Depending on which way you look at it, Canada’s wine market represents the best of times – and the worst of times. The glass-half-full camp would point to a long-term move towards drinking more premium wines and sparkling wines, and a healthy overall demographic profile of wine drinking, where almost two-thirds of Canadian monthly wine drinkers are under 55.
The glass-half-empty view says that the regular wine drinking population has declined since 2017, and that sales volumes of still wine have showed no growth over the past five years – and are forecast to remain static for the next five. At the same time, ready-to-drink alcoholic beverages have shown very strong growth in Canada, mainly stealing share from beer but also impacting wine volumes.
The past two years in particular have exposed the wine category’s struggle to recruit younger LDA+ wine drinkers. Part of this is a legacy of the pandemic, as on-premise or social settings were the chief recruitment ground for new wine drinkers. In 2017, 19-24s made up 9% of all wine drinkers. Five years later, they are just 5% and the trend seems to be firmly downwards. It is particularly severe among Canada’s French-speaking population in Quebec – the proportion of the latter has tumbled from 10% to just 3% of the total.
LDA Generation Z see the attraction of wine – more than any other group they think it is fashionable and makes them seem sophisticated – but they find it both expensive and complicated, and buy it significantly less often than any other age cohort. 40% of them drink it only 1-3 times a month.
Pulling in more of these younger LDA consumers – and then increasing their engagement – looks to be a key challenge for the health of the Canadian wine industry over the next few years, and to achieve this a willingness to innovate could be important.
The number of people who have bought ‘alternative wine types’ such as organic or natural wines is growing strongly. In fact, twice as many people bought a natural wine in 2021 as just two years earlier. And LDA Generation Z are right at the forefront of this trend. Almost a quarter of them have bought an organic or natural wine over the last 12 months.
They are open to alternative formats, too – particularly cans and single-serve bottles, both of which fit their lifestyle. And the fact that 12% of them have also bought a non-alcoholic wine over the same period, suggests that these areas, while niche, represent an opportunity.
In the mass-market, the most obvious success story of the last five years has been the continued rise of Prosecco. Since 2016 volumes of the latter have grown 14.9%, and while the next five years are predicted to be slower (11.6%) it remains the most buoyant of all the sparkling wine styles.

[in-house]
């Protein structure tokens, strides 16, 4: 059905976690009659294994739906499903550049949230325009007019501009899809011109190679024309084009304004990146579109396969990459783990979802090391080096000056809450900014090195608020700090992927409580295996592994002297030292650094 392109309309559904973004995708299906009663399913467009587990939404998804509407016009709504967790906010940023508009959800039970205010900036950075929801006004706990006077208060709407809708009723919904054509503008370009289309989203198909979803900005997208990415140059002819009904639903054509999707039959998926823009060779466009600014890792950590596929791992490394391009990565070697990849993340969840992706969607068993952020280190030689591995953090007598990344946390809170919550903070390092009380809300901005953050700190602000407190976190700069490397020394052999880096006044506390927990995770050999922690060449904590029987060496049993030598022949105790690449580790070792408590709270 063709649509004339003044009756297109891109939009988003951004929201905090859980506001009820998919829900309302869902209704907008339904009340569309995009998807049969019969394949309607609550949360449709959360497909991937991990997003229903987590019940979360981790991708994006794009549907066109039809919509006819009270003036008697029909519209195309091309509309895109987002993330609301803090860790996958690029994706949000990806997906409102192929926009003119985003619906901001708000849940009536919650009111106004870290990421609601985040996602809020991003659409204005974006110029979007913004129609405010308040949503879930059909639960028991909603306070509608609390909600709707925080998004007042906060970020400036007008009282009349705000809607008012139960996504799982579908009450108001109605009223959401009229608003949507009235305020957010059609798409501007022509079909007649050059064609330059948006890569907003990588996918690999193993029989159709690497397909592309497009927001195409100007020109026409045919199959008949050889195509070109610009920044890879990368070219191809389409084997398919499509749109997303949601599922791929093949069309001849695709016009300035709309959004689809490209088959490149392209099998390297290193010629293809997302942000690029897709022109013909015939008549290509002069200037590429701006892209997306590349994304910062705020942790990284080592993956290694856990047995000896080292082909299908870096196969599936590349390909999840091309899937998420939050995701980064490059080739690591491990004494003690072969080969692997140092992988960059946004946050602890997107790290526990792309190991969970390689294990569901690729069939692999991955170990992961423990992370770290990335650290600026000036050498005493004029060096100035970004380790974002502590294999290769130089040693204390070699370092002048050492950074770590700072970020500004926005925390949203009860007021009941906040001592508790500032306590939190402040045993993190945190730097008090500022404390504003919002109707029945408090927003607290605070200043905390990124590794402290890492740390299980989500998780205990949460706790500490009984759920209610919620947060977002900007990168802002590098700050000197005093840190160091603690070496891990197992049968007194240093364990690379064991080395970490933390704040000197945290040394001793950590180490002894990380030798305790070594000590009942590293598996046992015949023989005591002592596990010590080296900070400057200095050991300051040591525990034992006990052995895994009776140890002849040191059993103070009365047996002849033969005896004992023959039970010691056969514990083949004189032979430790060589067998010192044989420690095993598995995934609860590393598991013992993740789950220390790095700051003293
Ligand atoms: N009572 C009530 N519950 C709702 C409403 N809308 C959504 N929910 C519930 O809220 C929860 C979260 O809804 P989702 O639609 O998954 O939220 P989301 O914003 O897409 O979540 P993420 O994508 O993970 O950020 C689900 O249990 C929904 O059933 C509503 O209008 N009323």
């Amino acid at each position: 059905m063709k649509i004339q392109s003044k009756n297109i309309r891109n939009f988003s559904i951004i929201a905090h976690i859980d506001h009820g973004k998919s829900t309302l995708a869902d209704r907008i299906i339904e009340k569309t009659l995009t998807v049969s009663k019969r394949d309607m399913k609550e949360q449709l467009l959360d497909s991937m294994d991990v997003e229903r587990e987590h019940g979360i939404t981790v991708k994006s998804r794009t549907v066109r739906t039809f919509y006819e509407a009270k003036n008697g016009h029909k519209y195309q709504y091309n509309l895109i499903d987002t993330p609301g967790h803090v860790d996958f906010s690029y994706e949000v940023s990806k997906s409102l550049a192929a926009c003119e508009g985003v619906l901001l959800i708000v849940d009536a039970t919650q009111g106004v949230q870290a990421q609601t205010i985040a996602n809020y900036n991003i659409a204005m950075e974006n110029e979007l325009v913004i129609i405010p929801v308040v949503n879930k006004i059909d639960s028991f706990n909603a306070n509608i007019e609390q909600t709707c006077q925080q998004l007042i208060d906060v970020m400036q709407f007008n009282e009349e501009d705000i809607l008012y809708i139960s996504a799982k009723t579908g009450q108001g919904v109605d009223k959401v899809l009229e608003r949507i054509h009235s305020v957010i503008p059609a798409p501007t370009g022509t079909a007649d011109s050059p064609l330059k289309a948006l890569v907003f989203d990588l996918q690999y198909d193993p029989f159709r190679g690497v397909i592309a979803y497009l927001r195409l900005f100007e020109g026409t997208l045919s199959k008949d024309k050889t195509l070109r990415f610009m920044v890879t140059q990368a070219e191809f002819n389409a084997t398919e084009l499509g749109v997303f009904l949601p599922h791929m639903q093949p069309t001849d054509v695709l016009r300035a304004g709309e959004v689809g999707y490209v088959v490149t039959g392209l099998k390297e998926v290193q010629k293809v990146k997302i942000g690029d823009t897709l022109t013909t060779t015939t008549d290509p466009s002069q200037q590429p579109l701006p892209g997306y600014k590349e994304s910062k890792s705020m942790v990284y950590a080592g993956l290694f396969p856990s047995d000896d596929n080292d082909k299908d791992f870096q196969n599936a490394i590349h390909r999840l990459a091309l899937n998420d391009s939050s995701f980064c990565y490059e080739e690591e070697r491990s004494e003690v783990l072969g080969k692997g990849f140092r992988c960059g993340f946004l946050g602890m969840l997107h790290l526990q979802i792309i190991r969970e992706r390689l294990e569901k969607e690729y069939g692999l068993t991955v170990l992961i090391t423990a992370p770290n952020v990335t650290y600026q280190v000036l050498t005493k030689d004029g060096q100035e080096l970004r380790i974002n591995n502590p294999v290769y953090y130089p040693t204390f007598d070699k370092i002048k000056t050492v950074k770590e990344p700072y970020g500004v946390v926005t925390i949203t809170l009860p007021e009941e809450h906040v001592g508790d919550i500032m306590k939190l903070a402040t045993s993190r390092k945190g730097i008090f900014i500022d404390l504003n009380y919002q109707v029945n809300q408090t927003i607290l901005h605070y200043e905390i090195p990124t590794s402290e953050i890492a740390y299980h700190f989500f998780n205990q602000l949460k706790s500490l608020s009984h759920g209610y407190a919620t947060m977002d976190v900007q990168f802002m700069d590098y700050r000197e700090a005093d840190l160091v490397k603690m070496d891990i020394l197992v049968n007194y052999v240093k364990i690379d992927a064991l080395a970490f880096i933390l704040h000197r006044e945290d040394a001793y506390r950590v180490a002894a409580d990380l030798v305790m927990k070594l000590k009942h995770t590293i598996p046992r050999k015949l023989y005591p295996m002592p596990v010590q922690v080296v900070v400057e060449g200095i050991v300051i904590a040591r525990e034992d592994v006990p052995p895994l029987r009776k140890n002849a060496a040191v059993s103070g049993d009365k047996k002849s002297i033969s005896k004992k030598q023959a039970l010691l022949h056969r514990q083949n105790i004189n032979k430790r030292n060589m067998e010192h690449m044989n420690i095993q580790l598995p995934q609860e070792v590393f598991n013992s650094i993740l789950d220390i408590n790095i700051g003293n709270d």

But while Prosecco has driven sparkling wine forward and is expected to continue to do so, still wine sales remain sluggish. Within the scrabble for share in a stagnant market, the decline of New World countries such as Chile, Argentina, Australia and the US is expected to continue. But one of the biggest losers could be the Canadian domestic industry itself, whose volumes have grown steadily for a decade, but which are forecast to have lower volumes over the next five years.
Wine’s lethargic performance compares poorly with most other established drinks categories. While it has done better than beer, it has lost ground to both spirits and ciders which are in (gentle) growth, while RTDs are buoyant. The latter’s explosive growth rate of the last five years (+23%) is expected to slow down as the category matures, but its predicted increase of 7% to 2026 is still significantly better than any other BWS group.
RTDs are a particular threat to wine going forward, since they are an attractive category to the LDA Generation Z demographic who wine is struggling to attract and retain.
Still wine sales might be flat, but it is not all bad news. Prices are going up, and consumers seem to be sticking with them. Premium segments (>Ca$14) are now a quarter of all sales and this steady move up the price points is expected to continue – even if Canadians themselves admit they are buying slightly less often and looking for bargains where they can.
But, besides price, there remain some intriguing trends, the most obvious of which seems to be a shift away from ‘established’ grape varieties and a willingness to branch out. Significantly fewer regular wine drinkers tried the ‘mainstream’ white grapes in the past six months – Sauvignon Blanc, Chardonnay, Riesling and Pinot Grigio were all bought less often – while Albarino, Torrontes and Viognier saw their popularity increase.
It was a similar story for reds, where Merlot, Pinot Noir and Shiraz saw a dip, while Garnacha seems to be undergoing something of a renaissance.
It suggests that, as one Canadian sommelier put it, consumers are moving into a ‘discovery phase’, even if (paradoxically again) consumer levels of awareness of countries, regions and even brands have dipped markedly over the last 12 months.
This latter knowledge deficit may be attributable to Covid-induced isolation. Though the influence of the latter has not been entirely negative. For instance, some of the stringent rules on retailing were relaxed during the pandemic.
And though retail (and government liquor stores) dominate the drinks landscape (almost 90% of all sales are off-trade with state shops by far the most-used channel) there are signs of a nascent online industry too. 18% of regular wine drinkers have bought wine online in the last six months, up 4% on the previous year.
A more vibrant online retailing scene, coupled with a willingness to innovate and promote different formats and styles, could help to achieve what seems to be one of the Canadian wine world’s key objectives – of attracting and retaining Millennial and LDA Gen Z consumers.
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